God as female seems wholly appropriate based on current notions of what constitutes feminine attributes such as nurturing, protecting, life giving, and the laying out of examples to follow when conditions are adverse. “Current notions”, that is, because the ancient role of God as lawgiver, judge (one job, smiting enemies), and worshipful master portrays God as having masculine attribute such a power, ability to shift into and out of the realm, and strength.

    Idolatry and the faiths. Abram saw his wife Sarai as a type of idol that would protect him; one could, by extension expect that Sarai engaged in idolatry herself being from that culture (fertility gods, maybe?). Through a series of misadventures, Abraham and Sarah came to discard the functions of idols as questionable to, and later as an abomination to, his true God. It is pretty clear that there continued about him a thriving society replete with all sorts of gods of hearth, home, and hillsides.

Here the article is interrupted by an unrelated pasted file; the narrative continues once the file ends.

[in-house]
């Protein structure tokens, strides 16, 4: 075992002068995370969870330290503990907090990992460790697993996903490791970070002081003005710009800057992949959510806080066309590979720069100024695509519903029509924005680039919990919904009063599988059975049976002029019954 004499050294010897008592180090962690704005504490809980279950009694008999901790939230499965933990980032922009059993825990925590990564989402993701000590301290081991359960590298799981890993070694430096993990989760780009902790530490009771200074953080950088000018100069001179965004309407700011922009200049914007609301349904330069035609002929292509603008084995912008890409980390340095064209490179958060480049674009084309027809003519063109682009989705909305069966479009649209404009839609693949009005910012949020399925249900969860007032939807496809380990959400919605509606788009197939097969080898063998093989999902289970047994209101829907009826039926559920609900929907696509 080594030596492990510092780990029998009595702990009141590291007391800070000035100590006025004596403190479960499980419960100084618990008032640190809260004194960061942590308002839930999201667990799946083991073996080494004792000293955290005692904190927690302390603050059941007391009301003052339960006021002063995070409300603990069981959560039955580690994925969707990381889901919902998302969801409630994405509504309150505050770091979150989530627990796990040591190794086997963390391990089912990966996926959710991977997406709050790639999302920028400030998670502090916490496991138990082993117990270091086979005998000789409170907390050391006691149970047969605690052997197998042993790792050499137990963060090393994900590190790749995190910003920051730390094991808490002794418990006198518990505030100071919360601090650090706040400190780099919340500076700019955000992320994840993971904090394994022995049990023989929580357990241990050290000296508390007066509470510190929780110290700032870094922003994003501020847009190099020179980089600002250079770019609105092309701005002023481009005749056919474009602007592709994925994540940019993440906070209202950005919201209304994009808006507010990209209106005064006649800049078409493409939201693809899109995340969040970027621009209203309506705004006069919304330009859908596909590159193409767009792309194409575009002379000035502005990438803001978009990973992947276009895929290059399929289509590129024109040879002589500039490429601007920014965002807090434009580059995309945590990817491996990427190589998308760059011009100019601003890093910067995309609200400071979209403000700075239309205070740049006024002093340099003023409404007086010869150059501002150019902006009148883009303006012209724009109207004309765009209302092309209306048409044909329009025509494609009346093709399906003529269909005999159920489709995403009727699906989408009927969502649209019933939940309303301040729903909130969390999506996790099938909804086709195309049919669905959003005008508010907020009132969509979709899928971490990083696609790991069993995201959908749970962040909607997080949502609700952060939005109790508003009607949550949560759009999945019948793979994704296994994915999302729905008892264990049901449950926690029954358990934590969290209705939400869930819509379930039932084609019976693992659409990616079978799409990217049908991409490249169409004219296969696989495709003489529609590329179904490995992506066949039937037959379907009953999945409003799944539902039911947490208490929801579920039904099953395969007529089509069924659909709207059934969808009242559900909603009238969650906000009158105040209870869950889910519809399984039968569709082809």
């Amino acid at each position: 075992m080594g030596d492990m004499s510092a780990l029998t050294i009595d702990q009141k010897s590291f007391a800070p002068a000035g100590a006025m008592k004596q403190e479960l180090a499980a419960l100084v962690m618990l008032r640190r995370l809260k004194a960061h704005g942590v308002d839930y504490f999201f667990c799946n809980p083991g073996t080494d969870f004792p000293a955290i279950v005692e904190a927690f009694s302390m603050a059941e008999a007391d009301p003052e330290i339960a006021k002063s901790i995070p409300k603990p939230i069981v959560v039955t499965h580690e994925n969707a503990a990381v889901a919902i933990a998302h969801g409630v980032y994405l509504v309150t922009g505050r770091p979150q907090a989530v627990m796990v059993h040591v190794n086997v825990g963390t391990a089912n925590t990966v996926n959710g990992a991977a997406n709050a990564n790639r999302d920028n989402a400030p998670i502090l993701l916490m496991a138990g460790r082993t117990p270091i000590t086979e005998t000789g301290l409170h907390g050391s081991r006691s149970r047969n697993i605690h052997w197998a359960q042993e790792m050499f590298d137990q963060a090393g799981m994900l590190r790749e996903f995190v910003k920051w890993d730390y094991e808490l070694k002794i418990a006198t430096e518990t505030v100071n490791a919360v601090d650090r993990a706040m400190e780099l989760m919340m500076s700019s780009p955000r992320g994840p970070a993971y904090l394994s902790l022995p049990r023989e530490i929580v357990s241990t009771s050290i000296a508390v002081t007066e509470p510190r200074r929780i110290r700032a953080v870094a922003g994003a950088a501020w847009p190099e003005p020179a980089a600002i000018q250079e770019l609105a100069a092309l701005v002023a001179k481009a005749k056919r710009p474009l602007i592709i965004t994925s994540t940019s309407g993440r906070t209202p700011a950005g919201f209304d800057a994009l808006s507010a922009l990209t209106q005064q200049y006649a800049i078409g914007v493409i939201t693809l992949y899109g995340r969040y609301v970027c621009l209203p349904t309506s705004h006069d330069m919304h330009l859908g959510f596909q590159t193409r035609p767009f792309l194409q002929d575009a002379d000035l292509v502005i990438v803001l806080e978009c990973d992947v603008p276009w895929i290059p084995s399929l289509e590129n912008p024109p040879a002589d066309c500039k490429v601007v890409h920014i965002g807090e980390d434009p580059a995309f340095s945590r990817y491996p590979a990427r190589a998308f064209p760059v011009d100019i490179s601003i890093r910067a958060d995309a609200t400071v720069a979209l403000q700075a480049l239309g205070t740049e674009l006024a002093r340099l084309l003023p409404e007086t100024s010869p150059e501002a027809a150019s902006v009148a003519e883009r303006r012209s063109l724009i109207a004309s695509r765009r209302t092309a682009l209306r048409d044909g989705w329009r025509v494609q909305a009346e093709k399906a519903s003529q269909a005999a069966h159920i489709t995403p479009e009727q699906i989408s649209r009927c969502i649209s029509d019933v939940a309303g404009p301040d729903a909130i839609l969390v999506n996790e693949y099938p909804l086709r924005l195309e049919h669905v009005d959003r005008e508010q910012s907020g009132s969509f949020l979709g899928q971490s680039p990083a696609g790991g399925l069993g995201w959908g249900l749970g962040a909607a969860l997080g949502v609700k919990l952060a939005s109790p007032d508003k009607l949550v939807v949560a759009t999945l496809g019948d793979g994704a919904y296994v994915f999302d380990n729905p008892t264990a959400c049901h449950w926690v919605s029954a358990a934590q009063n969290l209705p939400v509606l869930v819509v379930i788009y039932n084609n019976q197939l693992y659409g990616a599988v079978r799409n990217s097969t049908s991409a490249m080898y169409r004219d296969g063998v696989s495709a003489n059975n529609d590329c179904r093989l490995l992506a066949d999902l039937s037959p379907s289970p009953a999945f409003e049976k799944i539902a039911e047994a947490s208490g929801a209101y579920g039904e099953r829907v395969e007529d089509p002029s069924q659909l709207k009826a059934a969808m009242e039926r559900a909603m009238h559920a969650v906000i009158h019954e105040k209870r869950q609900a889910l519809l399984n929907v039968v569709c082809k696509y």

Obviously, Christianity kept to the pedestrian notion of God as incapable of being deeply hurt by misrepresentation (another feminine attribute? maybe) and that faith departed from the more stoic jewish and islamic tenants that view images of God as abhorrent. Despite our many generations, we’re only separated from the common idolaters of the time of Genesis by 150 or so generations, and from the year of our Lord by less than 100.

    By rights, Christianity has the lesser claim to intimate knowledge of the mind of God.

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    1. For me, a creator God would logically more or less have to be female if She’s to be attributed any gender, because she bears and gives birth to the creation. I also think there’s a sense in which the Universe is female, which is for the other blog.